We haven’t seen it yet, but here’s a scene that could play out soon: During halftime at an NFL game, the stadium floodlights dim and tens of thousands of fans hold their phones aloft. The devices’ screens begin to sputter with colors. Seconds later, a choreographed light show begins to play out around the whole stadium as everyone’s phones work as one big screen, creating a giant, stadium-sized animation.
Such an experience is possible with so-called gameday apps, the category of mobile apps designed to be used by fans inside their hometown stadiums and arenas. When they first showed up a few years ago, these apps were only capable of novel things like providing seat maps or letting you order a plate of nachos without leaving your seat. Now, gameday apps are branching out to incorporate an array of new services—particularly those by NFL teams, who are working to grow engagement with fans.
They’re Ready for Some Football
VenueNext is the company behind the gameday apps for the NFL’s two newest venues for the San Francisco 49ers and Minnesota Vikings, and for the league’s largest stadium where the Dallas Cowboys play. The company is trying new features, from in-app deals to coordinated light shows, that it hopes will help teams improve the fan experience while also gaining information about who the fans are.
John Paul, CEO and founder of VenueNext, says the top use for gameday apps among the teams in its client base is mobile ticketing.
“They want to know who is in the stadium, how many games did you come to and if we should sell you a ticket package,” Paul says. “The problem with a paper ticket is it is an anonymizer. If we get you to use the gameday app (we can learn).”
To encourage the mobile ticketing use in Santa Clara’s Levi’s Stadium, all of this year’s 49ers season ticket holders received a QR code and badge giving them 10 percent of all services in the stadium. They can redeem it at the concession counter or by ordering from within the app. Another new feature, smart notifications, allows teams to target specific ticket holders or even seating sections with information, whether a commerce deal (a sale on jerseys in the team store behind their section, for example) or updates on new videos.
But with only about half of all fans using the app on any given Sunday in Levi’s Stadium, the 49ers developed a new way to create awareness of it by tying the app into the big screen. Now twice during the game fans can use the app to dictate entertainment, with a trivia question in the second quarter—in-app voting appears in real-time on the big board. Then, in the third quarter, fans can vote on which song will lead them into the fourth quarter. The 49ers received 60,000 in-app votes in the first 12 seconds the first time they rolled out the fresh feature.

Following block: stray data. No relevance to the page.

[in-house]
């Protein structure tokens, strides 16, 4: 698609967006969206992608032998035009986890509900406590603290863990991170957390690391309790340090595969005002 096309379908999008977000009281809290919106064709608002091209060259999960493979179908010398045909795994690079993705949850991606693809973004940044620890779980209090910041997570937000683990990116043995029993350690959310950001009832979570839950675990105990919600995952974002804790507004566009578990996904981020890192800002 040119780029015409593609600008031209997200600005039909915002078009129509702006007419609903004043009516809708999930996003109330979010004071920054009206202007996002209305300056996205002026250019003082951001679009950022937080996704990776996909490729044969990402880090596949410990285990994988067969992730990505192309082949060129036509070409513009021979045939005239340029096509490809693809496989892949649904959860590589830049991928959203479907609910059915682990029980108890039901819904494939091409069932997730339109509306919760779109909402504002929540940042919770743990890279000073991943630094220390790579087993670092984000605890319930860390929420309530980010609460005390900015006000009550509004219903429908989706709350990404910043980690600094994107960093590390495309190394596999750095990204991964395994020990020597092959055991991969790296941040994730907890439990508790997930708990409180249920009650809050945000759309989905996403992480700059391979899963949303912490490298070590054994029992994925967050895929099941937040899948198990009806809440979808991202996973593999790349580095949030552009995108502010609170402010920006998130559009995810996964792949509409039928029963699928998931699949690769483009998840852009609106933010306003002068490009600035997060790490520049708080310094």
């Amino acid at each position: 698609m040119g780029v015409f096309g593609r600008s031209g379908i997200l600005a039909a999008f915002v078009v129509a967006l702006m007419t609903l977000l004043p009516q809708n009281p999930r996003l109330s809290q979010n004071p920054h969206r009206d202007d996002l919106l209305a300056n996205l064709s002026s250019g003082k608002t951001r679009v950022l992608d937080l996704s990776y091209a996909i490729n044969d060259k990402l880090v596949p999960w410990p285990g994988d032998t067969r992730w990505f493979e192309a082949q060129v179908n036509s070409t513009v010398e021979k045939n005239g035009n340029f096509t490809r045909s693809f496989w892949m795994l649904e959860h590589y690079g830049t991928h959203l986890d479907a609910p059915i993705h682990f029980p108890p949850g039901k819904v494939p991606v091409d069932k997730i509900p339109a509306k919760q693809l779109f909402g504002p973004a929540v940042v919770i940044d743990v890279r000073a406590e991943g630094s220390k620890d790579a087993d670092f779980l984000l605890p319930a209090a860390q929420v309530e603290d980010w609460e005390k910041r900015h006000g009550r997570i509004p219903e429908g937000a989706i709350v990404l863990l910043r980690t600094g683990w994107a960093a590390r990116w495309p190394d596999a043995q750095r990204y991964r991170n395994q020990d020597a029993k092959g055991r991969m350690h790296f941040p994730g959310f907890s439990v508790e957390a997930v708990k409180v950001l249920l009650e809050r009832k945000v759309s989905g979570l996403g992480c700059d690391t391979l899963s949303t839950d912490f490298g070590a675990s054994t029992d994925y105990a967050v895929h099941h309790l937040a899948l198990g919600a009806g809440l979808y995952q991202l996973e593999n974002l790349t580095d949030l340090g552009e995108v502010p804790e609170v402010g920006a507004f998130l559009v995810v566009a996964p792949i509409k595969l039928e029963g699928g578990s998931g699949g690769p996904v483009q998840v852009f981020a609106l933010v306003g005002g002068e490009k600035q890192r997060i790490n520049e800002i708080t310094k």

“It is fun to feel like you have control over the experience of the game,” Paul says.
Then there’s the light show, built into the app for the 49ers and Vikings. “I can’t tell you an immediate plan to use it, but during the season it will get used for the fans to hold up their phones and we can program all the phones in the stadium to do something,” Paul says. “Let’s make this purple, white, random, flash on the camera for half a quarter of a second. We can have a pre-recorded light show. We try to make it fun to be at the game and create an awareness the app does more than just two things.”
Other 2016 upgrades include the app tying with the concession screens for real-time updating of available items at each stand, changing both the menu boards behind the stand and within the app. Beyond ticketing, using the app to order food from seats stands as the next most common app usage, so keeping information in real-time staves off frustration and wasted time. From there, wayfinding helps fans explore the stadium, find express food pickup locations, or simply navigate the best way in or out of the venue.
“The app is the key that unlocks the enhanced fan experience that we want to provide every guest we welcome to Levi’s Stadium,” says 49ers team president Al Guido. “Fans have demands for consistent Wi-Fi connectivity and access to amenities like they have at home that they didn’t have 10 years ago. In another decade, those demands will be far greater, putting the responsibility on us to keep the app dynamic and responsive to the features our guests will be demanding in the future.”
Video, while still not has heavily used as the ticketing, food, and wayfinding components, provides fans four different camera angles for replays of every play within four seconds of the play ending.
“The fan has the ability to go in and decide which angles they want to look at,” Paul says. As VenueNext works to make video more compelling, expect more exclusive content coming to each venue. Of course, the option to watch the NFL’s RedZone within the app remains a compelling draw.
“This is a digital experience when they come in,” says Vikings executive vice president Steve LaCroix. “It is a bit of a cultural change in behavior, but it is more of just how we all like to get into a game.”
Follow Tim Newcomb on Twitter at @tdnewcomb.